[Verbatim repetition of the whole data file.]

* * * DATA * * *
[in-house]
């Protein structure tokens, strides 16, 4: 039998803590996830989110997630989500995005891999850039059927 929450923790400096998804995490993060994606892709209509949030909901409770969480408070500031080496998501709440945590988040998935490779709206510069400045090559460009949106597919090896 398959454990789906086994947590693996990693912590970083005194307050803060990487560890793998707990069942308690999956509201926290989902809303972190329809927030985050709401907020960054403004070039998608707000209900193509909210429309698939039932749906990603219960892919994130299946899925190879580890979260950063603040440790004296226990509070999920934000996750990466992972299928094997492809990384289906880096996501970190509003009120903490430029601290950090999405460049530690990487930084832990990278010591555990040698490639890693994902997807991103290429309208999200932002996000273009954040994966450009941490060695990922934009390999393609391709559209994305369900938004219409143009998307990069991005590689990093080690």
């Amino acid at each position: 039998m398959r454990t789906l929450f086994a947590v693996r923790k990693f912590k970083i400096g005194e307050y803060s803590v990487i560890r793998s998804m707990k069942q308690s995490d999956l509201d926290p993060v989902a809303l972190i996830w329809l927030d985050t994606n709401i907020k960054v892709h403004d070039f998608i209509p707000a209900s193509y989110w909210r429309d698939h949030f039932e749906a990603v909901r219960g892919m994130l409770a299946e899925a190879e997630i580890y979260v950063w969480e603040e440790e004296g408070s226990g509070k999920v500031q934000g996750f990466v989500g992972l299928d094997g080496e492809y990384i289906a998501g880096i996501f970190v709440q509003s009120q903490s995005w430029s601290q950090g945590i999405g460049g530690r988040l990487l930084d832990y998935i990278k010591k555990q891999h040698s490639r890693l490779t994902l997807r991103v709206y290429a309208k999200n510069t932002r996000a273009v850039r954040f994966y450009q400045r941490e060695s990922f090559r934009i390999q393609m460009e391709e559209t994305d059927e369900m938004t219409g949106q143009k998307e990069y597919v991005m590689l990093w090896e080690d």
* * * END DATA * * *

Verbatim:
[in-house]
């Protein structure tokens, strides 16, 4: 039998803590996830989110997630989500995005891999850039059927 929450923790400096998804995490993060994606892709209509949030909901409770969480408070500031080496998501709440945590988040998935490779709206510069400045090559460009949106597919090896 398959454990789906086994947590693996990693912590970083005194307050803060990487560890793998707990069942308690999956509201926290989902809303972190329809927030985050709401907020960054403004070039998608707000209900193509909210429309698939039932749906990603219960892919994130299946899925190879580890979260950063603040440790004296226990509070999920934000996750990466992972299928094997492809990384289906880096996501970190509003009120903490430029601290950090999405460049530690990487930084832990990278010591555990040698490639890693994902997807991103290429309208999200932002996000273009954040994966450009941490060695990922934009390999393609391709559209994305369900938004219409143009998307990069991005590689990093080690």
């Amino acid at each position: 039998m398959r454990t789906l929450f086994a947590v693996r923790k990693f912590k970083i400096g005194e307050y803060s803590v990487i560890r793998s998804m707990k069942q308690s995490d999956l509201d926290p993060v989902a809303l972190i996830w329809l927030d985050t994606n709401i907020k960054v892709h403004d070039f998608i209509p707000a209900s193509y989110w909210r429309d698939h949030f039932e749906a990603v909901r219960g892919m994130l409770a299946e899925a190879e997630i580890y979260v950063w969480e603040e440790e004296g408070s226990g509070k999920v500031q934000g996750f990466v989500g992972l299928d094997g080496e492809y990384i289906a998501g880096i996501f970190v709440q509003s009120q903490s995005w430029s601290q950090g945590i999405g460049g530690r988040l990487l930084d832990y998935i990278k010591k555990q891999h040698s490639r890693l490779t994902l997807r991103v709206y290429a309208k999200n510069t932002r996000a273009v850039r954040f994966y450009q400045r941490e060695s990922f090559r934009i390999q393609m460009e391709e559209t994305d059927e369900m938004t219409g949106q143009k998307e990069y597919v991005m590689l990093w090896e080690d």